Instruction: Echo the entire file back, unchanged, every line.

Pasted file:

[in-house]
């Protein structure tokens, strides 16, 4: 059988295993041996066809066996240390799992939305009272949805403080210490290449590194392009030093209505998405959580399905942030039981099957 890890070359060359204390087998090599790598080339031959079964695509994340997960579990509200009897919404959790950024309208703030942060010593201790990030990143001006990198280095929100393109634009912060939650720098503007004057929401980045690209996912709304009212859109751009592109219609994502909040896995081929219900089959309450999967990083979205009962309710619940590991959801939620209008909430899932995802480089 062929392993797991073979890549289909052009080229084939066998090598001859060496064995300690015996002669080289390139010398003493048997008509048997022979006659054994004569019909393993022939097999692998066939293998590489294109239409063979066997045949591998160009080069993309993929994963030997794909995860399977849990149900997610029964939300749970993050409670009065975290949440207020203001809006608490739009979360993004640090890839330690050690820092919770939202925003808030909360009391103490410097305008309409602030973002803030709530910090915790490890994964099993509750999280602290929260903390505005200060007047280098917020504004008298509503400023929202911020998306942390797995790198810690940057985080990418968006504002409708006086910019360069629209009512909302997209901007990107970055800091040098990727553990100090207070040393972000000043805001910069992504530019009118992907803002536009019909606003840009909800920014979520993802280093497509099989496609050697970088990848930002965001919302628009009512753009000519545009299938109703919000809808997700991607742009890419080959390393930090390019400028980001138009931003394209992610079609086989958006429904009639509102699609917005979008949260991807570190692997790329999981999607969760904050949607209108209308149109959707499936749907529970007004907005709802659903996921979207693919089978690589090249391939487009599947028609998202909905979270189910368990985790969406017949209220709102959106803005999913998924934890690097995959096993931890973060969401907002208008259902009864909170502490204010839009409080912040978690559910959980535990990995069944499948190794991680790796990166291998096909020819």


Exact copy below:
[in-house]
């Protein structure tokens, strides 16, 4: 059988295993041996066809066996240390799992939305009272949805403080210490290449590194392009030093209505998405959580399905942030039981099957 890890070359060359204390087998090599790598080339031959079964695509994340997960579990509200009897919404959790950024309208703030942060010593201790990030990143001006990198280095929100393109634009912060939650720098503007004057929401980045690209996912709304009212859109751009592109219609994502909040896995081929219900089959309450999967990083979205009962309710619940590991959801939620209008909430899932995802480089 062929392993797991073979890549289909052009080229084939066998090598001859060496064995300690015996002669080289390139010398003493048997008509048997022979006659054994004569019909393993022939097999692998066939293998590489294109239409063979066997045949591998160009080069993309993929994963030997794909995860399977849990149900997610029964939300749970993050409670009065975290949440207020203001809006608490739009979360993004640090890839330690050690820092919770939202925003808030909360009391103490410097305008309409602030973002803030709530910090915790490890994964099993509750999280602290929260903390505005200060007047280098917020504004008298509503400023929202911020998306942390797995790198810690940057985080990418968006504002409708006086910019360069629209009512909302997209901007990107970055800091040098990727553990100090207070040393972000000043805001910069992504530019009118992907803002536009019909606003840009909800920014979520993802280093497509099989496609050697970088990848930002965001919302628009009512753009000519545009299938109703919000809808997700991607742009890419080959390393930090390019400028980001138009931003394209992610079609086989958006429904009639509102699609917005979008949260991807570190692997790329999981999607969760904050949607209108209308149109959707499936749907529970007004907005709802659903996921979207693919089978690589090249391939487009599947028609998202909905979270189910368990985790969406017949209220709102959106803005999913998924934890690097995959096993931890973060969401907002208008259902009864909170502490204010839009409080912040978690559910959980535990990995069944499948190794991680790796990166291998096909020819």